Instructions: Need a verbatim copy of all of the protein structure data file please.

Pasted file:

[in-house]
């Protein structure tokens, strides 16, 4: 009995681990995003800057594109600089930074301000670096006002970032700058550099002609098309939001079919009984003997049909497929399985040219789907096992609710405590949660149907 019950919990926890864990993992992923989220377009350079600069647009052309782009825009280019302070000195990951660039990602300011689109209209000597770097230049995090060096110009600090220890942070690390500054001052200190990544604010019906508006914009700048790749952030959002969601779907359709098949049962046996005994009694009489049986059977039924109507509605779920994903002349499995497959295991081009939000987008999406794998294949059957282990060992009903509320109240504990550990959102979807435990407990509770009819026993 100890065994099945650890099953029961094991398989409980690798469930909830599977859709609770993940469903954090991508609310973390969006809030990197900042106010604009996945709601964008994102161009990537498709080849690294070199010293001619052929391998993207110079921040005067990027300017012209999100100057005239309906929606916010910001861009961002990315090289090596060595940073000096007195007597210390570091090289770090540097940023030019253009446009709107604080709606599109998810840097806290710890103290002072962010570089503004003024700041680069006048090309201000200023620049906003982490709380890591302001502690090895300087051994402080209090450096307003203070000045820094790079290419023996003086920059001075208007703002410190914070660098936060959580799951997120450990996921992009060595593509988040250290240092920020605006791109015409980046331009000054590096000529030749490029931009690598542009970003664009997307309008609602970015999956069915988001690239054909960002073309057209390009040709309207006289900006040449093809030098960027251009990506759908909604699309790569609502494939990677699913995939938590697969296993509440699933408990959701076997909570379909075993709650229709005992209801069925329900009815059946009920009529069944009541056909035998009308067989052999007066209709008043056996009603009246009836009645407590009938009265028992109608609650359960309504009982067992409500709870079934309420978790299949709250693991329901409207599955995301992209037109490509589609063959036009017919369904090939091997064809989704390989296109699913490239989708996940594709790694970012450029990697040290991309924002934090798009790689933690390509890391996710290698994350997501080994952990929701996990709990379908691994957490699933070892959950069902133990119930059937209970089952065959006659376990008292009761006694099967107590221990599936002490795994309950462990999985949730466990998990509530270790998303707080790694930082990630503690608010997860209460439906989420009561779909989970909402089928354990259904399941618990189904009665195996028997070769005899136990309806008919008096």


[in-house]
């Protein structure tokens, strides 16, 4: 009995681990995003800057594109600089930074301000670096006002970032700058550099002609098309939001079919009984003997049909497929399985040219789907096992609710405590949660149907 019950919990926890864990993992992923989220377009350079600069647009052309782009825009280019302070000195990951660039990602300011689109209209000597770097230049995090060096110009600090220890942070690390500054001052200190990544604010019906508006914009700048790749952030959002969601779907359709098949049962046996005994009694009489049986059977039924109507509605779920994903002349499995497959295991081009939000987008999406794998294949059957282990060992009903509320109240504990550990959102979807435990407990509770009819026993 100890065994099945650890099953029961094991398989409980690798469930909830599977859709609770993940469903954090991508609310973390969006809030990197900042106010604009996945709601964008994102161009990537498709080849690294070199010293001619052929391998993207110079921040005067990027300017012209999100100057005239309906929606916010910001861009961002990315090289090596060595940073000096007195007597210390570091090289770090540097940023030019253009446009709107604080709606599109998810840097806290710890103290002072962010570089503004003024700041680069006048090309201000200023620049906003982490709380890591302001502690090895300087051994402080209090450096307003203070000045820094790079290419023996003086920059001075208007703002410190914070660098936060959580799951997120450990996921992009060595593509988040250290240092920020605006791109015409980046331009000054590096000529030749490029931009690598542009970003664009997307309008609602970015999956069915988001690239054909960002073309057209390009040709309207006289900006040449093809030098960027251009990506759908909604699309790569609502494939990677699913995939938590697969296993509440699933408990959701076997909570379909075993709650229709005992209801069925329900009815059946009920009529069944009541056909035998009308067989052999007066209709008043056996009603009246009836009645407590009938009265028992109608609650359960309504009982067992409500709870079934309420978790299949709250693991329901409207599955995301992209037109490509589609063959036009017919369904090939091997064809989704390989296109699913490239989708996940594709790694970012450029990697040290991309924002934090798009790689933690390509890391996710290698994350997501080994952990929701996990709990379908691994957490699933070892959950069902133990119930059937209970089952065959006659376990008292009761006694099967107590221990599936002490795994309950462990999985949730466990998990509530270790998303707080790694930082990630503690608010997860209460439906989420009561779909989970909402089928354990259904399941618990189904009665195996028997070769005899136990309806008919008096």